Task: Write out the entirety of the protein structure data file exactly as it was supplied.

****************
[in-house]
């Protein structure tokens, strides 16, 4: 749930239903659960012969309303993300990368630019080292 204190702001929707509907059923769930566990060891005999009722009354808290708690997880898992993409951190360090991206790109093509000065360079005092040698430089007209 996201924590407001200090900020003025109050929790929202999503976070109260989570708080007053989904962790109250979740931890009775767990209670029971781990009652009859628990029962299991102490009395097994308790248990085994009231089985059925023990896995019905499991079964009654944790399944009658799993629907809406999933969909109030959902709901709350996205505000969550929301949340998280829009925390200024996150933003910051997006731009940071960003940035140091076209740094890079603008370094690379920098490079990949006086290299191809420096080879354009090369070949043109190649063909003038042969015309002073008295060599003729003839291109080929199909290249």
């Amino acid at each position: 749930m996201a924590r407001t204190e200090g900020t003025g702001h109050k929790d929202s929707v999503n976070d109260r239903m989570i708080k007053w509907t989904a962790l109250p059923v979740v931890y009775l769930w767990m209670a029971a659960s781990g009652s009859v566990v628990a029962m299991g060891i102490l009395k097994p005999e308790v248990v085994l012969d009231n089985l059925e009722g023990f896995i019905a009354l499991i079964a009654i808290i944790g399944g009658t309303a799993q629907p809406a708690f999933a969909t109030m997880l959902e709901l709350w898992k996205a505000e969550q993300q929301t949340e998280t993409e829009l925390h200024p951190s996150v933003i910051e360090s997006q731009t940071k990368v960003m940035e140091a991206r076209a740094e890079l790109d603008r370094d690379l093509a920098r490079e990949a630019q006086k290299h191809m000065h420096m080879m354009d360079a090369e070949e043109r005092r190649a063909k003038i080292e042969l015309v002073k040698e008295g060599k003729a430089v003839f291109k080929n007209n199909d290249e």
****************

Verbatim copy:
[in-house]
């Protein structure tokens, strides 16, 4: 749930239903659960012969309303993300990368630019080292 204190702001929707509907059923769930566990060891005999009722009354808290708690997880898992993409951190360090991206790109093509000065360079005092040698430089007209 996201924590407001200090900020003025109050929790929202999503976070109260989570708080007053989904962790109250979740931890009775767990209670029971781990009652009859628990029962299991102490009395097994308790248990085994009231089985059925023990896995019905499991079964009654944790399944009658799993629907809406999933969909109030959902709901709350996205505000969550929301949340998280829009925390200024996150933003910051997006731009940071960003940035140091076209740094890079603008370094690379920098490079990949006086290299191809420096080879354009090369070949043109190649063909003038042969015309002073008295060599003729003839291109080929199909290249």
């Amino acid at each position: 749930m996201a924590r407001t204190e200090g900020t003025g702001h109050k929790d929202s929707v999503n976070d109260r239903m989570i708080k007053w509907t989904a962790l109250p059923v979740v931890y009775l769930w767990m209670a029971a659960s781990g009652s009859v566990v628990a029962m299991g060891i102490l009395k097994p005999e308790v248990v085994l012969d009231n089985l059925e009722g023990f896995i019905a009354l499991i079964a009654i808290i944790g399944g009658t309303a799993q629907p809406a708690f999933a969909t109030m997880l959902e709901l709350w898992k996205a505000e969550q993300q929301t949340e998280t993409e829009l925390h200024p951190s996150v933003i910051e360090s997006q731009t940071k990368v960003m940035e140091a991206r076209a740094e890079l790109d603008r370094d690379l093509a920098r490079e990949a630019q006086k290299h191809m000065h420096m080879m354009d360079a090369e070949e043109r005092r190649a063909k003038i080292e042969l015309v002073k040698e008295g060599k003729a430089v003839f291109k080929n007209n199909d290249e």